More concretely, the invention relates to a monopulse phased array system comprising a number of antenna elements, each of which is connected to a T/R (transmitter/receiver) module, which is under the control of a beam steering computer (BSC), to which T/R module a transmitting signal is fed for forming a transmitting beam, and from which, upon reception of reflected signals, a sum signal, a first angle difference signal, in particular an elevation difference signal, and a second difference signal, in particular an azimuth difference signal, are taken, in which phased array system, further, for each of the three signals received via one antenna element, at least one combination unit is present to derive therefrom a total sum signal (Σ), a total first angle difference signal (ΔE) and a total second angle difference signal (ΔA), from which last-mentioned signals regulation signals (ΔE/Σ) and (ΔA/Σ) for resteering the transmitting beam generated under the control of the beam steering computer can be obtained. Such a monopuls phased array system is known from U.S. Pat. No. 5,173,702.
In general, tracking a target with a monopulse tracking device requires the simultaneous generation of two types of receiving patterns which are used for determining the angular position of the target relative to the main axis of the monopulse tracking beam. The first receiving pattern is a sum pattern (Σ-pattern), which consists of one single main lobe and a number of much weaker side lobes. The main lobe of the sum pattern points in the direction of the target from which the reflected signals originate and is used to normalize angle information obtained with the aid of the second receiving pattern. The second receiving pattern is a difference pattern (ΔE or ΔA pattern), which consists of two nominally equal-strength main lobes, and a number of much weaker side lobes. The axis of the sum pattern and that of the difference patterns are identical; the patterns are directed to the target along the same line. The ratio of the measured signal strength in the difference patterns, that is, the strength of the measured difference signals, to the measured signal strength in the sum signal, that is, the strength of the measured sum signal, is used to determine the angular position of the target. In practice, it is conventional to generate one sum pattern and two difference patterns to enable independent tracking of a target in azimuth and elevation.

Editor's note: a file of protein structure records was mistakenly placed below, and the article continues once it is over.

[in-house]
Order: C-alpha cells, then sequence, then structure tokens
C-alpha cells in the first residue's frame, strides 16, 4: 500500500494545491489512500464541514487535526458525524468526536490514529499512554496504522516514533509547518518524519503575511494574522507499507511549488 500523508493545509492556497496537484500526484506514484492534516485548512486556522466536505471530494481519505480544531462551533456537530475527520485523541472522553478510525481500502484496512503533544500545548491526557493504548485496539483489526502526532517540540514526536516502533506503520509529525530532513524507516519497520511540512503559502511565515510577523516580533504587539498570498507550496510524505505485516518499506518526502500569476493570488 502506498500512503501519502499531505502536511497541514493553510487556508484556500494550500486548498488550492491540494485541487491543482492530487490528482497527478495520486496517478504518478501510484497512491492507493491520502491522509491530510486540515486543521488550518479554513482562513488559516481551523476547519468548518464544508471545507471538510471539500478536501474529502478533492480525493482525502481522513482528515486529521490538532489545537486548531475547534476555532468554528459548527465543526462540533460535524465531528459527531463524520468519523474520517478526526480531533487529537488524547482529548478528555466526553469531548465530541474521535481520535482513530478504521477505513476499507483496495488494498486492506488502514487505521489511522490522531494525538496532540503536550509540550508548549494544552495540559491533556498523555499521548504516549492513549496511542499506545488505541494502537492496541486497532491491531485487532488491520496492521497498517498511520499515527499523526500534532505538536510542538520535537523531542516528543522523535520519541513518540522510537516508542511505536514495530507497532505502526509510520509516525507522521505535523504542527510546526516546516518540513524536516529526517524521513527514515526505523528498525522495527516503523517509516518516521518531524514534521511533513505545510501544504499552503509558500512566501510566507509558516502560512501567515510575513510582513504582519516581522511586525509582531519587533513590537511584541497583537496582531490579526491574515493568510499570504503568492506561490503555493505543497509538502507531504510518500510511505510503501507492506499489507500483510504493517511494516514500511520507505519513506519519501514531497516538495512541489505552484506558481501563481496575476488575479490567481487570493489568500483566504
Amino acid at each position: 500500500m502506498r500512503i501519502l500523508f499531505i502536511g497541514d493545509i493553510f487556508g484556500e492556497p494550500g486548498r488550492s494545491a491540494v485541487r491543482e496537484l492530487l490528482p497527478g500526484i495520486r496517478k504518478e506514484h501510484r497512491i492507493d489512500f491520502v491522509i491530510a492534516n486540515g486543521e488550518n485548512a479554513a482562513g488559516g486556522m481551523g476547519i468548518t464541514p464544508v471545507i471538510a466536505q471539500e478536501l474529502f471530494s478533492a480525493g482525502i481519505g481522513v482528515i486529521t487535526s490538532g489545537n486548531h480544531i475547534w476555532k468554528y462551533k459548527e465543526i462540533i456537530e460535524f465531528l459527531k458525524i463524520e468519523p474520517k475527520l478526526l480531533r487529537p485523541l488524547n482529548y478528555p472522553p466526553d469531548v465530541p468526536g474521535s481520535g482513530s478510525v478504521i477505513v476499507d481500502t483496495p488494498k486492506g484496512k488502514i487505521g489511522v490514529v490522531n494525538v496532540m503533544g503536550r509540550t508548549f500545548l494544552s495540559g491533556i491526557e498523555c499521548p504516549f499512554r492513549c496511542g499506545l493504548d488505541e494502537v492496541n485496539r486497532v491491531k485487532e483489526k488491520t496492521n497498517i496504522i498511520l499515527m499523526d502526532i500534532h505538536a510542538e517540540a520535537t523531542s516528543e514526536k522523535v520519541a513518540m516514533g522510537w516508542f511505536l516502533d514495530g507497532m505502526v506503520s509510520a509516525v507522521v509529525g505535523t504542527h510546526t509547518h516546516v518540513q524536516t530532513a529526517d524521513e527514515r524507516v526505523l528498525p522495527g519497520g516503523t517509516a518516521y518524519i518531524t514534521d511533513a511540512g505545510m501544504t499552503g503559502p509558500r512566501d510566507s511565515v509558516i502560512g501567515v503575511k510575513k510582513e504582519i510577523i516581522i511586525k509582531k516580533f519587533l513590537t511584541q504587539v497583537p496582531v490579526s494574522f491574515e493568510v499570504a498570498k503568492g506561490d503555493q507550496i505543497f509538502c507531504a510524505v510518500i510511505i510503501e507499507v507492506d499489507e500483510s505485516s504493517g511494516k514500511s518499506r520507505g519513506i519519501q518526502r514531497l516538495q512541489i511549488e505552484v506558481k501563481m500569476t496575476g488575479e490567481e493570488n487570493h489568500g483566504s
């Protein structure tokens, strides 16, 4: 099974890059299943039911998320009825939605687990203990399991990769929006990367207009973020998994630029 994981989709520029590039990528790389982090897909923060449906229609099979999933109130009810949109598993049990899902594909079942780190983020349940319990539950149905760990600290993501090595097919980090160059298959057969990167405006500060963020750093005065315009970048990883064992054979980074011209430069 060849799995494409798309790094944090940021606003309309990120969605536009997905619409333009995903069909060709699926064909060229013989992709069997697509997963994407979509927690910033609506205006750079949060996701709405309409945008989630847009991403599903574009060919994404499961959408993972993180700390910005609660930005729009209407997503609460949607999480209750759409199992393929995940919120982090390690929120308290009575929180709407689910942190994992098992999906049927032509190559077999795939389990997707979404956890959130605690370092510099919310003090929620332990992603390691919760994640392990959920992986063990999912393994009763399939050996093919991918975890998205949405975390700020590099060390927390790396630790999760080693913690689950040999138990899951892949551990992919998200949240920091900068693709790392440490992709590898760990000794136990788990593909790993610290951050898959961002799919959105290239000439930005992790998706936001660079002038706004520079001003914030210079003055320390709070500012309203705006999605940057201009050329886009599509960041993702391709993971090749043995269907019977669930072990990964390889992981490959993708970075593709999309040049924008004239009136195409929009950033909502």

To be able to apply the monopulse principle in a CNA, as described in H. Wilden c.s., The crow's nest antenna-experimental results, IEEE International Radar Conference, Arlington, May 7, 1990, p.280-285, it is known to divide the space in which the antenna elements are arranged into eight sectors (octants). The signals received in the respective sectors, when added together, yield the sum signal (Σ). At the same time, different combinations of selected sectors are used to derive three difference signals, which are related to the internal coordinate system of the CNA: for instance, the difference of the signals received in four upper and four lower octants, in four left and four right octants, and in four front and four rear octants. These difference signals are further processed to derive from them an elevation difference signal (ΔE) and an azimuth difference signal (ΔA) for resteering the emitted beam to a target.